Leadership books I won’t be reading this week

July 15, 2007

818206461_3e2fcfd47c_m.jpg
In the near future, I will not be reading two very large books about leadership that were published this week. The first by Alistair Campbell is an account of his days as Tony Blair’s spin doctor. The second is by Conrad Black on Richard Nixon.

It’s mostly a matter of added value. There have been quite exceptional coverage of both books, for rather obvious reasons. Maybe I could find something unique by a page by page reading. As it is, the books are on hold, for me. Even as holiday reading, I think I’ll wait for the paperback versions.

Alistair’s magnus opus

Alistair’s mangnus opus, The Blair Years, is subtitled Extracts from Alistair Campbell’s Diaries.

It has been serialized and summarized enough. I’ve also watched several hours of television docu-drama around the story in the book. Even if this had left me wanting more, my hunger had been assuaged by the news that the author has produced an expuragated account of his own primary notes. He has removed material that could be turned into political capital by Tony Blair’s opponents. That, from the decade’s spin-master, was enough to confirm my misgivings about reading his final offering on behalf of himself and his greatest creation, the Blair Brand.

I was tempted to invest time in a full read by one review by Julian Glover. But even Glover (like others) noted how few references in the book cited the journalists with whom Campbell had frequent contact.

Alastair Campbell’s diary is a 750-page heavyweight that can be boiled down to a single sentence: “How me and Tony stuffed the media and changed the world”.

It captures strikingly the laddish, hungry, boastful side of New Labour, a thuggish competition to acquire and use power. The details are realistic and for the most part depressing … Nasty, brutish and long, Campbell’s diary is the edited outpouring of an obsessive, but its significance cannot be denied.

That significance, historically, is likely to be its account of the unfolding of events and reactions to events around the Iraq war. The point was not quite convincing enough to overcome my ‘no thanks, no sale’ position.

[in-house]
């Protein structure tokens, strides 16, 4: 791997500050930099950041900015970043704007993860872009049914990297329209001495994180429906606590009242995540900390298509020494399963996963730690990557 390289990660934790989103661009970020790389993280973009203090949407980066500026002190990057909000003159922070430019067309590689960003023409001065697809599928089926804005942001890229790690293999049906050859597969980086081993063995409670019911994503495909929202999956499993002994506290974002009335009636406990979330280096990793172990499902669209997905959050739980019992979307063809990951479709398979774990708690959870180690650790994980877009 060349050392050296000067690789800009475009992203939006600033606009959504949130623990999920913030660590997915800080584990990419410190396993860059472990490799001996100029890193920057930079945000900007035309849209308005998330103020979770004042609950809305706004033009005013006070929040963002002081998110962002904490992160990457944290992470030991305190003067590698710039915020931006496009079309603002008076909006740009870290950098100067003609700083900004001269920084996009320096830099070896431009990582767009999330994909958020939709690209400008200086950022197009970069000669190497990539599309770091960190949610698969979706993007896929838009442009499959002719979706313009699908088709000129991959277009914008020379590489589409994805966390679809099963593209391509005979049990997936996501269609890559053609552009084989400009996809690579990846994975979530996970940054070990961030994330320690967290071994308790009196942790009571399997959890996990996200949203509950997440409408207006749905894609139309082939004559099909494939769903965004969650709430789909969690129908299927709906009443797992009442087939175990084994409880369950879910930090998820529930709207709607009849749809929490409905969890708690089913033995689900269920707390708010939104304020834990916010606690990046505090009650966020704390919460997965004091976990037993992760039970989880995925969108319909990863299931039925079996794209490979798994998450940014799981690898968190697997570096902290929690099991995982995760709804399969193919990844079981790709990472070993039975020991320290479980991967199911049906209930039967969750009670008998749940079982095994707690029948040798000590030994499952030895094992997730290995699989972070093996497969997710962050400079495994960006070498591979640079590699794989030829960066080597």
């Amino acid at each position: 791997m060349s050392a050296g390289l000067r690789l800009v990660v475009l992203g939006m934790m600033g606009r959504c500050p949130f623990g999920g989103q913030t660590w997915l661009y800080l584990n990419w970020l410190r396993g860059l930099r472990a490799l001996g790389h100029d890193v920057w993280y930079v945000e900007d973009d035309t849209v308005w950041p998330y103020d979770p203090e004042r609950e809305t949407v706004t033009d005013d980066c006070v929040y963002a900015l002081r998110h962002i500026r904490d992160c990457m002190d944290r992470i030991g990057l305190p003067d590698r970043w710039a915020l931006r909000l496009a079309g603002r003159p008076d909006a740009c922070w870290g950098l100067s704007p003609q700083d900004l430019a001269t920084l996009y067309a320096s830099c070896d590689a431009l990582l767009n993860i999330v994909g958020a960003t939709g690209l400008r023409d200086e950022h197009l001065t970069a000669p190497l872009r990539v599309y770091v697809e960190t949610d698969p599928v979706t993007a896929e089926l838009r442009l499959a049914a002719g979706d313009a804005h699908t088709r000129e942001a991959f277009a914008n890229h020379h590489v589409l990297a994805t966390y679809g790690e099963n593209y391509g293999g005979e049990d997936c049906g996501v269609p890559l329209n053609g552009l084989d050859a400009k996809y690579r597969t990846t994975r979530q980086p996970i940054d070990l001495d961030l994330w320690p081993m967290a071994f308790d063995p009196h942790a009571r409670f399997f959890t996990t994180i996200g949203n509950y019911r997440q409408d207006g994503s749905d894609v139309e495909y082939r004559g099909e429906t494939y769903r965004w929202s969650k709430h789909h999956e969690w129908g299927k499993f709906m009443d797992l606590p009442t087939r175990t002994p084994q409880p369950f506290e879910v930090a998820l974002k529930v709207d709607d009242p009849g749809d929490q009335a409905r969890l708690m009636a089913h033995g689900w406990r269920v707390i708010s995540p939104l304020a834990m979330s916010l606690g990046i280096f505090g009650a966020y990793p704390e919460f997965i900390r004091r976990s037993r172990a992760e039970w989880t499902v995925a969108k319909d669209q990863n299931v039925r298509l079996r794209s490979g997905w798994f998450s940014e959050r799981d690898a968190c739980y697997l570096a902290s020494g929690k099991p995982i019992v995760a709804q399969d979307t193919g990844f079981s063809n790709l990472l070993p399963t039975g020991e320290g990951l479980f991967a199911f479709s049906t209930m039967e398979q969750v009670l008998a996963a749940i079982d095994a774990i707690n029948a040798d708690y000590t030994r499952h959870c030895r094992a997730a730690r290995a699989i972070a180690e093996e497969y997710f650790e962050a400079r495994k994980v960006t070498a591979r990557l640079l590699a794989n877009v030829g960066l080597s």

The Big Black Biog

I shall also be abstaining from about 1000 pages of a biography of Richard Nixon by Conrad Black. The book was launched during the week when its author hit the headlines in Chicago where he was convicted in a high-profile fraud trial. It has been cruelly pointed out that unless his appeal is successful, Lord Black will now have time enough to plan and write his next historical text away from the distractions of running a business empire.

Several critics have rated him as a competent writer of historical works. No Jeffrey Archer here. One review again helped confirm my prejudices that the book would not be worth reading just yet. So it’s thanks to The Guardian’s Peter Preston for saving me the £30 and the labors of ploughing through Richard Milhous Nixon: The Invincible Quest .

It is worth noting that its reviewer is a distinguished journalist who was editor of The Guardian for twenty years. His achievements include several exposes of corrupt Conservative politicians including Jonathan Aitken and Neil Hamilton.

Even so, his review offers a powerful critique of Nixon, and (a happy coincidence) a chance for Preston to comment on its author, someone he obviously been tracking for many years. (Nothing personal, Conrad, only doing my job).

Here’s Preston summarizing Black’s analyid

Nixon, [according to Black], was a politician of great talent, and a man traduced. Black, on behalf of traduced chaps everywhere, has to come out of his corner fighting. Mere facts aren’t .. entirely fit for rehabilitation purposes… Nixon was tricky from first to last, carving up hapless opponents who played by the rules, first with the slur that hurt most, always liable to break into foul rages against “that senile old bastard” Eisenhower (or any younger bastard who crossed him). You can’t show that the real Nixon was better than this. You have to tell us so, with conviction. And Black can’t pull that off all the time.

So we’re back to the inevitable second strand here, to Richard M Nixon as an invincible model for [Lord Black, who is] …much more than your average, controversy-ridden press baron. He has a rare talent for serious history, and the talent to tell it well. … How could he toil to such solid effect in the midst of such personal strife? It’s remarkable. But it is also calculated. Set Nixon against Kissinger, rivals as well as partners, and you’d think Kissinger (a Black appointee to the Hollinger board) would get rave reviews. Not exactly. Kissinger was a “self-absorbed egotist”, a malignant gossip, a master “of scraping the barrel with his obsequious memos and asides” – while “loyal Richard Nixon” was “touchingly generous countless times in his life” but, in his loneliness, sadly vulnerable “to the counsel of extreme cynics and people of thuggish mien”.

Then we have Preston’s somewhat mischievous summing up: